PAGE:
Electronics Shredding Destroys Confidential Documents, Hard Drives and Business Records

The proper shredding of employee’s confidential personnel records and company documents has become very important. So important, in fact, that a business could be shut down and heavily fined if personnel records were to fall into the wrong hands. In the past, most companies simply threw sensitive documents and data away in with the business trash that went into a dumpster when the office was cleaned. Customer applications, company sales bids, graphs and statistics, or customer name and address lists are so confidential and private privacy laws state they must be destroyed. This is why shredding is so important to individuals, home makers, business owners, governmental agencies and corporations.

Electronics Shredding is accomplished by companies that stop by the office at regular intervals and shred important and classified information while the owner or person of authority watches the process. This is the secure way to make certain all business records, with social security numbers or secret codes and other identification on them, are destroyed properly. Companies follow a specific order in their shredding process. First of all, they leave a locked and secure bin at the office for employees to place all confidential documents. When they collect confidential materials, they begin the first step of their process, which scans the bar code on the bin. Then, they collect the materials and destroy them. Clients have the ability to view materials being shredded on a video monitor. After the materials have been destroyed, the company prints a certificate, along with an invoice for the owner of the business.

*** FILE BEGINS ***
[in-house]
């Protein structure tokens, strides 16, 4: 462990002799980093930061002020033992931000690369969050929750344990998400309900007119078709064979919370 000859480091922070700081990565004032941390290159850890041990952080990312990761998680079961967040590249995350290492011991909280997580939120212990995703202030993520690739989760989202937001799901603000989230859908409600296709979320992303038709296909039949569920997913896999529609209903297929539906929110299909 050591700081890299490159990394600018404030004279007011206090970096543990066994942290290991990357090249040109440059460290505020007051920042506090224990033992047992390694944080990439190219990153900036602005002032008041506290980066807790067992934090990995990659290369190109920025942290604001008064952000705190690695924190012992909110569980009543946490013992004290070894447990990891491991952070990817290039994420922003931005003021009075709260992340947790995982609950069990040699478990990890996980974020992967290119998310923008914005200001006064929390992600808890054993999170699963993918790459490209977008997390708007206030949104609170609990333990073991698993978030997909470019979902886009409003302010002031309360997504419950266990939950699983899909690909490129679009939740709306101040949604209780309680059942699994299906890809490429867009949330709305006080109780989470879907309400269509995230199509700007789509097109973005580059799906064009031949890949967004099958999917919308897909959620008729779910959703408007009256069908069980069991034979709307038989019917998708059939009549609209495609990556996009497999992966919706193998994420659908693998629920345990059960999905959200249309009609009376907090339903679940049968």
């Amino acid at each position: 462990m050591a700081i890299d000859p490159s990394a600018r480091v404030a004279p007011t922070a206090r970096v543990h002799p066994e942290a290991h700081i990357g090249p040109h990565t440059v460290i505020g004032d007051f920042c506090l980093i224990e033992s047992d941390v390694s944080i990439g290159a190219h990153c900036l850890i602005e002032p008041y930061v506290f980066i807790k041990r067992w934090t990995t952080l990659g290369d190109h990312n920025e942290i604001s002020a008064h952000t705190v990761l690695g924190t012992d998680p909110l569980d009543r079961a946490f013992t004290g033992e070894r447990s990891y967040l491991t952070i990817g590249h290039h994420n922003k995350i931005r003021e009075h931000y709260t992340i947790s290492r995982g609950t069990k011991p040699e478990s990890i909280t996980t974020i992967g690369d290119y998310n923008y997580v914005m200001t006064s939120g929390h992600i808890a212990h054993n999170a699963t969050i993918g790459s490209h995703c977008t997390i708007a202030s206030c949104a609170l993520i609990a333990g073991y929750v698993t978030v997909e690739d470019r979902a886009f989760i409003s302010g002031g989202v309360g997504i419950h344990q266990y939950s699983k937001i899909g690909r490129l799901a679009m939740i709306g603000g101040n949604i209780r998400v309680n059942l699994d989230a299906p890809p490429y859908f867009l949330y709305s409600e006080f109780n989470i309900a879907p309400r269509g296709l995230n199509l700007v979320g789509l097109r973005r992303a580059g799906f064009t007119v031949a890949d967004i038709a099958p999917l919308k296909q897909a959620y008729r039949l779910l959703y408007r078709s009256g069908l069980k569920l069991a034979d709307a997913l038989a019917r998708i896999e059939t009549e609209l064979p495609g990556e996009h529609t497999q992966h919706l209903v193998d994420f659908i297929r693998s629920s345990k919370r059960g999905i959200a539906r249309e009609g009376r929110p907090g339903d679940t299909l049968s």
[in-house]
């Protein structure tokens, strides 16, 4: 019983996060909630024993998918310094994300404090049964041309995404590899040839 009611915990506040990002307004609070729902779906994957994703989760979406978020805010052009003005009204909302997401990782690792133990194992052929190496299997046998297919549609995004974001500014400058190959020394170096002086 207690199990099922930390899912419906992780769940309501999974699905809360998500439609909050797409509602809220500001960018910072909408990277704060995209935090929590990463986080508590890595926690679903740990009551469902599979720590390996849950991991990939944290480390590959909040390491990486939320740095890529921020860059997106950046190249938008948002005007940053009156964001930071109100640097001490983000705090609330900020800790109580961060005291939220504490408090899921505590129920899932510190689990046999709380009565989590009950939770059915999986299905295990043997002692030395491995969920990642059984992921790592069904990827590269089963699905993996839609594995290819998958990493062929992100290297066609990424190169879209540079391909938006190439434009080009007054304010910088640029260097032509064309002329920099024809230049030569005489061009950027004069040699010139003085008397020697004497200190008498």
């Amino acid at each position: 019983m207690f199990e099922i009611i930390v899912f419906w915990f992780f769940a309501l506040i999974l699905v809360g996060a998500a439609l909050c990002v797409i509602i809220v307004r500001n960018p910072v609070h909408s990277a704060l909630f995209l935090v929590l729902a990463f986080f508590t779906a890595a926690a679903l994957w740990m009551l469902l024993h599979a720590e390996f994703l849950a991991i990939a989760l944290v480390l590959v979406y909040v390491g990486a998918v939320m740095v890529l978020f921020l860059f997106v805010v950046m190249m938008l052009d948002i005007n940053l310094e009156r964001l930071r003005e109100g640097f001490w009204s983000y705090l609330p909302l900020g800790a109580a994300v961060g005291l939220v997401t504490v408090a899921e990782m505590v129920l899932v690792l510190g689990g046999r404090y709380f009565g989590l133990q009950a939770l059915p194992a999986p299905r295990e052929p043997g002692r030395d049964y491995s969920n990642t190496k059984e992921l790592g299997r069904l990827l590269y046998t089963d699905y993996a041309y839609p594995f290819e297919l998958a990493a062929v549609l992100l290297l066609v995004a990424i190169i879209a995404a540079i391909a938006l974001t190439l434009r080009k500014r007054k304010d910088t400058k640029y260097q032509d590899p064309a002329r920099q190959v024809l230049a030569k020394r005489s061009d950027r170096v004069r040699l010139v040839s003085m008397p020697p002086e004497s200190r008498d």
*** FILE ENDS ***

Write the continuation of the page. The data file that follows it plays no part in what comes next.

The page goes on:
Look for a company website that has a contact page with the heading “Call Us Today for a FREE Consultation & Estimate.” When customers click that link, they’ll be able to leave their business name and address and ask for help with their company’s Electronics Shredding. Many shredding companies will also destroy computers and hard drives, credit cards and other electronic waste.

Local businesses and municipalities often set aside a day in which they sponsor shredding services to entire communities. Many people don’t own a shredder, and this service means a great deal to them. Some towns have had thousands of pounds of confidential documents shredded, and with each pound destroyed, peace of mind is gained. With identity theft on the rise, it’s easy to see why shredding companies are so popular. Visit 1shred.com for more information.

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